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Student Freedom Initiative and Cisco have announced an expanded partnership to bolster cybersecurity infrastructure at historically Black colleges and universities (HBCUs) by adding three certified minority business enterprises (MBEs) to the cybersecurity implementation team.

The collaboration is a direct response to the Department of Education/Federal Student Aid (FSA) guidance for colleges and universities to comply with National Institute of Standard and Technology (NIST) requirements, which set safeguards for protecting sensitive information transmitted online.

“When we think about HBCUs, aging infrastructure, and the need to be cybersecurity-compliant in our Cisco systems, we have the services and the products that can assist HBCUs,” said Saidah Grayson Dill, vice president and deputy general counsel of Cisco. “We are leveraging our resources to help HBCUs protect against cyber threats while simultaneously helping to build the diverse IT workforce of the future.”

Milton Moore, founder and CEO of IPC Consulting, said it was an honor to partner with Student Freedom Initiative to ensure HBCUs and their students have a secure and compliant cybersecurity solution that will allow the universities to focus on expanding enrollment, both in person as well as remotely, and increase their capacity for teaching and research.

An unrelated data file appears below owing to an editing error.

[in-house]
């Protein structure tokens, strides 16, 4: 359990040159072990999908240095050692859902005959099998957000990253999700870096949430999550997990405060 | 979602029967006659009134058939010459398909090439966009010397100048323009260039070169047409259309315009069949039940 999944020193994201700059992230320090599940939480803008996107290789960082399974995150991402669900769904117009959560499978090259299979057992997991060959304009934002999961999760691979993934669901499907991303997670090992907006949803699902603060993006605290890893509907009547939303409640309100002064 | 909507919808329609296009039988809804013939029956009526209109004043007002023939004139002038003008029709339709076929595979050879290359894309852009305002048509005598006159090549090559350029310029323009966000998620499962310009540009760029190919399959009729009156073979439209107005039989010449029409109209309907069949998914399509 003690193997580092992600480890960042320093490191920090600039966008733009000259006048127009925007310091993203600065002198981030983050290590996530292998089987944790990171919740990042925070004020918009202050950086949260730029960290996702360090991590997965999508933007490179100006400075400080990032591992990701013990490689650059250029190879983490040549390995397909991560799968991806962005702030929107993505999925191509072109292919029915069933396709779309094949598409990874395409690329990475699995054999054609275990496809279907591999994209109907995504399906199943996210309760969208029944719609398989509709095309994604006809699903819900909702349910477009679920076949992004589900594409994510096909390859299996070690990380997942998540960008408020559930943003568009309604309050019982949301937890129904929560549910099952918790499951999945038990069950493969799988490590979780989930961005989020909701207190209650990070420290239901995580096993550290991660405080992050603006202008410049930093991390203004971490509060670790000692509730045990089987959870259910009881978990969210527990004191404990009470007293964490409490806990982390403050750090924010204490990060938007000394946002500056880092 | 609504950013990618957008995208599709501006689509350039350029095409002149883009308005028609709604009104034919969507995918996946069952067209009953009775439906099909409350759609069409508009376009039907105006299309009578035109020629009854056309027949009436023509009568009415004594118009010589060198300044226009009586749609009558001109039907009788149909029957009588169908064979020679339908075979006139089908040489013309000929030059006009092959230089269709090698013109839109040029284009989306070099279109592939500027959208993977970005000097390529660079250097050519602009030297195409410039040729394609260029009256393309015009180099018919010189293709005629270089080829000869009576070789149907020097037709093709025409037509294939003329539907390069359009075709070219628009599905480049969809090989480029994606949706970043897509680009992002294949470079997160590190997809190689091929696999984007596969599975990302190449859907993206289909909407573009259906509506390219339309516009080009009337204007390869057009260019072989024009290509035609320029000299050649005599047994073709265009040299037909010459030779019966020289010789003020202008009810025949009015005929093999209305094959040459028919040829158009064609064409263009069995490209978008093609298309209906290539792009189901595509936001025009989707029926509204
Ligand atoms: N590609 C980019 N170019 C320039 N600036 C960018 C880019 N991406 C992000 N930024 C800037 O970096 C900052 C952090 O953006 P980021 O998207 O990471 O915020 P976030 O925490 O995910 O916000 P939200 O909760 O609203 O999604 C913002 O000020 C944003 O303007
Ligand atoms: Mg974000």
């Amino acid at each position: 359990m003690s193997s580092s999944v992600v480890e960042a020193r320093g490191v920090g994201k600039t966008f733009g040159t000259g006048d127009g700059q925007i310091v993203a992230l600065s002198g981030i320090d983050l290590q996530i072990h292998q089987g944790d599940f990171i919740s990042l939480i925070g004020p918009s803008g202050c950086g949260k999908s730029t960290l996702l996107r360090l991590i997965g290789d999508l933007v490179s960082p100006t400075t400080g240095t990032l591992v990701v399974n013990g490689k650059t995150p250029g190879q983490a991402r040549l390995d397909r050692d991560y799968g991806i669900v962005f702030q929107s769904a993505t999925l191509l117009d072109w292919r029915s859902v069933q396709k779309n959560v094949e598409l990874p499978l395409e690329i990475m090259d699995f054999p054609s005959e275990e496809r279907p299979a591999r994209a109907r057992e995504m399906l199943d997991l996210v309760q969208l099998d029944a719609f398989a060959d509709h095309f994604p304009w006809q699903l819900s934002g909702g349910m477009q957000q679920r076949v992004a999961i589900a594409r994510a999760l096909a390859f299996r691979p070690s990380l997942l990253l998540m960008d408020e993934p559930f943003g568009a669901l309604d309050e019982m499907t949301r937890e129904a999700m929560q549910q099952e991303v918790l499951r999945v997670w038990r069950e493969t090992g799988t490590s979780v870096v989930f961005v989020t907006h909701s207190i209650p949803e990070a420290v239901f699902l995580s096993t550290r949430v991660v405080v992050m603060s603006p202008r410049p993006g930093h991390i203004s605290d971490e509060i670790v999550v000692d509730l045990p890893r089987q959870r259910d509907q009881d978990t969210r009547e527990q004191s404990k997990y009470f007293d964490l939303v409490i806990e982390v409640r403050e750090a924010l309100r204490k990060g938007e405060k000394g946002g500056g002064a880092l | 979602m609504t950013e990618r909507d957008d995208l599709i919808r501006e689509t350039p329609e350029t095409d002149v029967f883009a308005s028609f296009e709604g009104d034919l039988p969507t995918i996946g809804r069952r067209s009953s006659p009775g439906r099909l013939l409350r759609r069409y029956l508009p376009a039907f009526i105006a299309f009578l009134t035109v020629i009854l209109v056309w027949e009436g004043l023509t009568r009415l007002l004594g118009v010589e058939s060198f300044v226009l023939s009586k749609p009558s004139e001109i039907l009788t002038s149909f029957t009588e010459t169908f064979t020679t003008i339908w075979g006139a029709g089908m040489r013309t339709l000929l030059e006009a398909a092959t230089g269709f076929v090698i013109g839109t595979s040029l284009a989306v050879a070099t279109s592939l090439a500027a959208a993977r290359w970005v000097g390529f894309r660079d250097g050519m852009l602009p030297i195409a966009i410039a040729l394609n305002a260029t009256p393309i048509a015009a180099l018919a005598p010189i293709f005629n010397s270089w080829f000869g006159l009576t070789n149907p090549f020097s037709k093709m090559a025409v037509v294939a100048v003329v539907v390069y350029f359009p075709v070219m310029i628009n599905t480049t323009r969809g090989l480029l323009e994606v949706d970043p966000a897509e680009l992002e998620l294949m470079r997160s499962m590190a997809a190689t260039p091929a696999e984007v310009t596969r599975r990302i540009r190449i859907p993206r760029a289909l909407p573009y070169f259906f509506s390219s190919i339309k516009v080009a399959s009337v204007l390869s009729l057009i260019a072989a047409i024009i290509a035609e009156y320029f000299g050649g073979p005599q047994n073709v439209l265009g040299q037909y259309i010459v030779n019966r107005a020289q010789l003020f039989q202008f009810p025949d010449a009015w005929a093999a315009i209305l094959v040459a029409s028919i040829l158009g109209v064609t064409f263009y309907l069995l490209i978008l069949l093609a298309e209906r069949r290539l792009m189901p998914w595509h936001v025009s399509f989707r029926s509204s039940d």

Damian Young, founder and CEO of Procellis Technology said it was “gratifying to see tangible improvements in the overall well-being of the HBCUs” they have worked with, and Sology Solutions founder and managing principal Ed Christmas said they were proud to have a shared vision to close the digital equity gap through the provision of broadband, training, and economic development.

The cybersecurity solutions and expansion of the implementation team are available at no cost to participating HBCUs due to the generosity of Cisco, whose initial financial support of $150 million was announced in May 2021.

“Over the last two years, we’ve made steady progress building scalable systems, processes, governance, and technology, and establishing strategic partnerships to increase the resilience of our institutions and the global competitiveness of our students,” said Mark Brown, executive director of Student Freedom Initiative. “We look forward to continuing to grow the number of participating institutions and adding other strategic partners committed to long-term, strategic partnerships with all minority-serving institutions to reduce the wealth gap through the lens of education.”

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